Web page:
The amount of litter on Britain's beaches has increased by more than 90% since 1994, says an annual survey.
Flushing habits need to change too, says MCS
The Marine Conservation Society's (MCS) Beachwatch survey of 358 areas found an average of two items of litter for each metre (3.3ft) of beach.
Individuals are the worst offenders, either for direct litter-dropping or wrongly flushing items, such as cotton buds, that end up on beaches.
Fishing debris was another key source, accounting for about 11% of litter.
The survey recorded litter levels of 1,988.7 items per kilometre (0.62 miles) in 2006, up from 1,045 items per kilometre in 1994
MCS said individuals were responsible for more than a third of the litter and many of the top ten items.
TOP TEN LITTER ITEMS
1. Pieces of plastic, 1cm-50cm; 13.2%
2. Cotton bud sticks; 8.6%
3. Pieces of plastic, less than 1cm; 6.2%
4. Crisp/sweet/lolly wrappers; 5.6%
5. Polystyrene pieces; 5.5%
6. Plastic caps/lids; 5.4%
7. rope; 4.3%
8. Cigarette stubs; 4.2%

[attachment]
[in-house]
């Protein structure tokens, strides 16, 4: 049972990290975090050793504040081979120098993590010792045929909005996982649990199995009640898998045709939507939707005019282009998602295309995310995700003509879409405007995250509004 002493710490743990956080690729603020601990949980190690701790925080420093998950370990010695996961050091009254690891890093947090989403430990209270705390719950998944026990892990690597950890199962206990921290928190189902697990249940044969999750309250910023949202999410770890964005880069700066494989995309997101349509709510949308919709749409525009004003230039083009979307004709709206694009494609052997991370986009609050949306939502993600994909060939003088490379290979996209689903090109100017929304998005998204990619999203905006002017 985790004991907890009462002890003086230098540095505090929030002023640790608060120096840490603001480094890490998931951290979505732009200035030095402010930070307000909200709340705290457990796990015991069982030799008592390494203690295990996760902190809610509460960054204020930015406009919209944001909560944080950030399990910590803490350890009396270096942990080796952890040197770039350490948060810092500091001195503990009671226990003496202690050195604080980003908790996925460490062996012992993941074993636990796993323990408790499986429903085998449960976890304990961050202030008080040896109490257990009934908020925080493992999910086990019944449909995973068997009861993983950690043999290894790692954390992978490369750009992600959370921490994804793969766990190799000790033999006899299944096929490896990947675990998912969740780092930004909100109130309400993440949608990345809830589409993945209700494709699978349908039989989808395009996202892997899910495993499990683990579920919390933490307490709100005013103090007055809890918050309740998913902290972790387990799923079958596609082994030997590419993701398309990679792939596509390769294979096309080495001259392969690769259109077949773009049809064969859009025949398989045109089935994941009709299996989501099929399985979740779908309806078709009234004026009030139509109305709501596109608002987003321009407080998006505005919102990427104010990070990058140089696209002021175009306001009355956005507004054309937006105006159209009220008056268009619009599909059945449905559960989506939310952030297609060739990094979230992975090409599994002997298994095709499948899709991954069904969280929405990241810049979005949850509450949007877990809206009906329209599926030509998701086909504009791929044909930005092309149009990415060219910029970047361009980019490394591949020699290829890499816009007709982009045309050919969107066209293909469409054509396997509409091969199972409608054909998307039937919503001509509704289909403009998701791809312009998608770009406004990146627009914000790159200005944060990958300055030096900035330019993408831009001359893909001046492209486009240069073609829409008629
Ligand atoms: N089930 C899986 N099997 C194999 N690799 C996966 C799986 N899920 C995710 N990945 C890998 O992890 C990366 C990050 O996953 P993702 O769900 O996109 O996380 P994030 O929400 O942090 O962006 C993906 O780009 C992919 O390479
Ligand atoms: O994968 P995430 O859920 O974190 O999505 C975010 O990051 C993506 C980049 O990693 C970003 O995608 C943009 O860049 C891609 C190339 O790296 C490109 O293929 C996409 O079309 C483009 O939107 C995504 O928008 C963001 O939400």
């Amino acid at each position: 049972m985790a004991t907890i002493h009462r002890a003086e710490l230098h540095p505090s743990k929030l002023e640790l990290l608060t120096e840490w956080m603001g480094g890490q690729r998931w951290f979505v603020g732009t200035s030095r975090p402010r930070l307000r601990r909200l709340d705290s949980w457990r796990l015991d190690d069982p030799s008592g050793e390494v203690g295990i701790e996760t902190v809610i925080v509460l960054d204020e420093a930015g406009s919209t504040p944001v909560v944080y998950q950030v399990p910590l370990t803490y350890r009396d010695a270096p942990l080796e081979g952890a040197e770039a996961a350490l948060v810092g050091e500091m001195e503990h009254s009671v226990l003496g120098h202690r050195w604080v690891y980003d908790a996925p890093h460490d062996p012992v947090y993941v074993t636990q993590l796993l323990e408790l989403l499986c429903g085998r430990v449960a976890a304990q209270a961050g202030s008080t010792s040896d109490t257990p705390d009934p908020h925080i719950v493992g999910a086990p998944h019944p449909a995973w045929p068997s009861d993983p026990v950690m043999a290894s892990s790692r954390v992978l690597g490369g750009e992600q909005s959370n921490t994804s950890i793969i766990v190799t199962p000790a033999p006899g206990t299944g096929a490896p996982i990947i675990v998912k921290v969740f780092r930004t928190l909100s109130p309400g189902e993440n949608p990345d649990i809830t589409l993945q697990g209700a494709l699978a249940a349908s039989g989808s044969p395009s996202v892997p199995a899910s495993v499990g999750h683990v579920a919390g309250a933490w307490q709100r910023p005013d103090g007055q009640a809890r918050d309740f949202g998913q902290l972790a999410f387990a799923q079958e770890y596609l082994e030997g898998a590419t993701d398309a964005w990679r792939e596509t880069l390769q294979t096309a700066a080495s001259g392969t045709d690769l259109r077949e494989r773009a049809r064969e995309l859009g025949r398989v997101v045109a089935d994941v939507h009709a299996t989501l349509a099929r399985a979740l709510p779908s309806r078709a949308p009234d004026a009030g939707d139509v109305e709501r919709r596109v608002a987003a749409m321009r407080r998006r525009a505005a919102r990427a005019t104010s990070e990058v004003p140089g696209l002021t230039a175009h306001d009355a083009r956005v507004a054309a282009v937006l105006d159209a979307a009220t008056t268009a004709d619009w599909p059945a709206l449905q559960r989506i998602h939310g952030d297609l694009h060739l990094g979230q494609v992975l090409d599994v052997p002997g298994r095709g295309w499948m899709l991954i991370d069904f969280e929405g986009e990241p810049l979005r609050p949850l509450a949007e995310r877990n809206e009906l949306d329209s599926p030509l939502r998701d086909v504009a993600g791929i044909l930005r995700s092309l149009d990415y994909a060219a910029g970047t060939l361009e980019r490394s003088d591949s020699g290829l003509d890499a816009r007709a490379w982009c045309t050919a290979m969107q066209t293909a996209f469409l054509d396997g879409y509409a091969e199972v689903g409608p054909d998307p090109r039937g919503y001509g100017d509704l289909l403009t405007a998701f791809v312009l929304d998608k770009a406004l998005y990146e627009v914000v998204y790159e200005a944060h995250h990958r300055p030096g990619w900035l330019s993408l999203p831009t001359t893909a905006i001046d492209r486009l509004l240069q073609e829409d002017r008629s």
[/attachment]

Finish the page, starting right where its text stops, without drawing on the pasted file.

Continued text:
9. Plastic drinks bottles; 3.9%
10. Fishing net; 3.3%
Emma Snowden, from the MCS, told BBC News: "Beach visitors are contributing to the majority of litter left on our beaches which is a real shame as nobody wants to visit a dirty beach.
"Unfortunately they are the main culprits, so we are asking everybody to please dispose of their waste properly, take it home with you, and please don't flush items down the toilet - don't use it as a wet dustbin."
Ms Snowden added that many litter items were not just "unsightly" but were made of plastic which persists for many years in the marine environment.
The number of cigarette stubs - now the eighth most common item found - had steadily increased over the years and had potential to climb even higher as smoking moves outdoors, said the charity.
MCS is calling for a UK-wide environmental education campaign to change litter-dropping and flushing habits.
Its 2006 report is based on data collected by more than 4,000 volunteers on 358 UK beaches - covering 187 km (116 miles) of coastline - during September 16 and 17 2006.
More than 370,000 litter items were removed during the process.
Their figures suggested the top sources of litter were beach visitors, fishing debris, sewage related debris/sanitary waste and shipping litter.
Scotland had the highest levels of sewage-related debris, made up of cotton buds, tampons, pant liners and condoms.
The density of this kind of litter in Scotland - 694.5 items per km - was more than three times the UK average of 205.9/km, and accounted for 33.2% of all litter in the country.